Recently, I have been encouraged to write about health challenges with our beloved Angus cattle in Florida.
After the 2017 hurricane season, unprecedented flooding, standing water and higher than normal water table have become a serious problem. Our cattle have been exposed to silent but deadly liver flukes, gastrointestinal parasites, and foot disorders.
Most pastures I visit in my daily practice are partially or totally flooded, and some ponds and lakes have more water now than immediately after hurricane Irma. Some of you may think that liver flukes have been in Florida since the dawn of times, but now they are more of a problem than ever because water has opened a highway for liver flukes from the ponds and lakes to the main grazing areas.
Liver flukes are more difficult to treat today than a year ago due to the shortage of Ivomec plus. There are alternatives for treatment like Valbazen, but they also have their own health concerns. Make sure to work with your veterinarian about designing a liver flukes and gastrointestinal parasite treatment plan in your health program.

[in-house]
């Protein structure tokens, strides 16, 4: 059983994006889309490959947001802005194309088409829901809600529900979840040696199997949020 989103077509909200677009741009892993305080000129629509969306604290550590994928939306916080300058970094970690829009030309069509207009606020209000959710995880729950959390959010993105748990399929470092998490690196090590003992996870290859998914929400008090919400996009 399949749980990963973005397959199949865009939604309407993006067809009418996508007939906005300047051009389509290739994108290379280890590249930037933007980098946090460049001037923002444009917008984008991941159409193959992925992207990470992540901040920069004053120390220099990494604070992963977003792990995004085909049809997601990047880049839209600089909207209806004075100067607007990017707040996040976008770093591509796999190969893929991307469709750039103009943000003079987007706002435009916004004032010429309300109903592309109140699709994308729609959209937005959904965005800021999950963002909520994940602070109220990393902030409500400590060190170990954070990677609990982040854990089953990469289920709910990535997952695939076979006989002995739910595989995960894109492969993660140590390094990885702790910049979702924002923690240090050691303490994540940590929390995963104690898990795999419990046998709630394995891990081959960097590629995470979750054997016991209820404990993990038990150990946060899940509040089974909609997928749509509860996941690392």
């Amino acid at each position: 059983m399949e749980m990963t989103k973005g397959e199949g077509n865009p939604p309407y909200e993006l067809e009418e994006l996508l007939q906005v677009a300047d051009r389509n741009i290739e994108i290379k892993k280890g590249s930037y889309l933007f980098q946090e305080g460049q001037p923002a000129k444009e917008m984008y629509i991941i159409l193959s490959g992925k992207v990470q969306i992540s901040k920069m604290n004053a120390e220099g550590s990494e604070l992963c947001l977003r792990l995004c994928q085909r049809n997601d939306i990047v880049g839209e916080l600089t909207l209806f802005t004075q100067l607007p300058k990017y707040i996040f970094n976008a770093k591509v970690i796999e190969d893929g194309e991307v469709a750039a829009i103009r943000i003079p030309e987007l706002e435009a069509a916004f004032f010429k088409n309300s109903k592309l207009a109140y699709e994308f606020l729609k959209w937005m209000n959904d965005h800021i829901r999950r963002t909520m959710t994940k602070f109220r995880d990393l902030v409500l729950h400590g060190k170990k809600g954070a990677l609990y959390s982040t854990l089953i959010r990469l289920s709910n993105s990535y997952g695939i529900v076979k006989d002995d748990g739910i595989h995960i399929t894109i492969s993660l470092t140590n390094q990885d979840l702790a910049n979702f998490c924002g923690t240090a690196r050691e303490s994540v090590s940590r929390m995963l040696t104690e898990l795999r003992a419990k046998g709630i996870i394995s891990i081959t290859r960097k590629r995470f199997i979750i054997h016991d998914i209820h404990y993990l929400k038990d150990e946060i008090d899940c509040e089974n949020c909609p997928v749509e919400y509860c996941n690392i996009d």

Prolonged grazing on wet areas have created conditions like soft feet, sole ulcers, heel erosions, foot rot, and in more severe cases, laminitis. Identifying lame cows and moving them to higher ground before the problem escalades can prevent the progression of soft feet to more complicated conditions.
Gerson Herrera, DVM
Herd Health Chairman
Florida Angus Association